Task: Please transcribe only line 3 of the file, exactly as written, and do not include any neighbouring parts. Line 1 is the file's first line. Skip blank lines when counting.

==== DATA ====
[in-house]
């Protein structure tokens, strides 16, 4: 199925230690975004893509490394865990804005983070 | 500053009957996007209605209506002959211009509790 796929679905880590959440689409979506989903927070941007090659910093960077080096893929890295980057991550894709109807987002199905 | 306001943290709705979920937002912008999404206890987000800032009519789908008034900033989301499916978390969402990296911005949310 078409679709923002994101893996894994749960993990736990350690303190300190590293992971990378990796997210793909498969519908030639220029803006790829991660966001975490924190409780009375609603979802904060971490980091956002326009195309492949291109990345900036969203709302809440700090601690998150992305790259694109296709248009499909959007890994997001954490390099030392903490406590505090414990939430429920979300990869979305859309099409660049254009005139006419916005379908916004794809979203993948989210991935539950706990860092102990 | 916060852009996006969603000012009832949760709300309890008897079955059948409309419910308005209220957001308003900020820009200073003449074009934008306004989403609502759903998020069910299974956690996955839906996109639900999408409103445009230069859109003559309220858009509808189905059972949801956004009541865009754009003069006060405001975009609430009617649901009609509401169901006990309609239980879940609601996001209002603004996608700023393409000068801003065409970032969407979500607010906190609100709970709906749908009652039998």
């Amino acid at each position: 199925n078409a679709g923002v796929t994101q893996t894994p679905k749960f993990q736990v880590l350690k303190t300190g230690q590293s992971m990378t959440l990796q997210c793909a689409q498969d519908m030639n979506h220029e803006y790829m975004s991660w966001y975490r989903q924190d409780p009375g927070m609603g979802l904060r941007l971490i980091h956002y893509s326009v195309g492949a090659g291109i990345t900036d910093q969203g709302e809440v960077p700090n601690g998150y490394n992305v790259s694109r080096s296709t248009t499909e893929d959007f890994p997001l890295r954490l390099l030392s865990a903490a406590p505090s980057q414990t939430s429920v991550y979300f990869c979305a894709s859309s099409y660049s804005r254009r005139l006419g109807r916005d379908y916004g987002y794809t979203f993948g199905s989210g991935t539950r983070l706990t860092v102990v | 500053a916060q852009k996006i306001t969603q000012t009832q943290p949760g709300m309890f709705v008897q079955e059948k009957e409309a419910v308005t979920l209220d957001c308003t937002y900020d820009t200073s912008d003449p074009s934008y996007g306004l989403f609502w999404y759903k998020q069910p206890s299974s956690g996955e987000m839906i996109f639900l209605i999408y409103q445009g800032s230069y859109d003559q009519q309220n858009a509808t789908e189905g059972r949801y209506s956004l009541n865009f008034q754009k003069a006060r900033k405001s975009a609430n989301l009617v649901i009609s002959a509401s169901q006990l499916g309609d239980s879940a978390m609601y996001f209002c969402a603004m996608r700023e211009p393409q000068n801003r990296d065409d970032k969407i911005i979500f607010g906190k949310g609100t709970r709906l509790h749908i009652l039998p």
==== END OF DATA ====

């Amino acid at each position: 199925n078409a679709g923002v796929t994101q893996t894994p679905k749960f993990q736990v880590l350690k303190t300190g230690q590293s992971m990378t959440l990796q997210c793909a689409q498969d519908m030639n979506h220029e803006y790829m975004s991660w966001y975490r989903q924190d409780p009375g927070m609603g979802l904060r941007l971490i980091h956002y893509s326009v195309g492949a090659g291109i990345t900036d910093q969203g709302e809440v960077p700090n601690g998150y490394n992305v790259s694109r080096s296709t248009t499909e893929d959007f890994p997001l890295r954490l390099l030392s865990a903490a406590p505090s980057q414990t939430s429920v991550y979300f990869c979305a894709s859309s099409y660049s804005r254009r005139l006419g109807r916005d379908y916004g987002y794809t979203f993948g199905s989210g991935t539950r983070l706990t860092v102990v | 500053a916060q852009k996006i306001t969603q000012t009832q943290p949760g709300m309890f709705v008897q079955e059948k009957e409309a419910v308005t979920l209220d957001c308003t937002y900020d820009t200073s912008d003449p074009s934008y996007g306004l989403f609502w999404y759903k998020q069910p206890s299974s956690g996955e987000m839906i996109f639900l209605i999408y409103q445009g800032s230069y859109d003559q009519q309220n858009a509808t789908e189905g059972r949801y209506s956004l009541n865009f008034q754009k003069a006060r900033k405001s975009a609430n989301l009617v649901i009609s002959a509401s169901q006990l499916g309609d239980s879940a978390m609601y996001f209002c969402a603004m996608r700023e211009p393409q000068n801003r990296d065409d970032k969407i911005i979500f607010g906190k949310g609100t709970r709906l509790h749908i009652l039998p």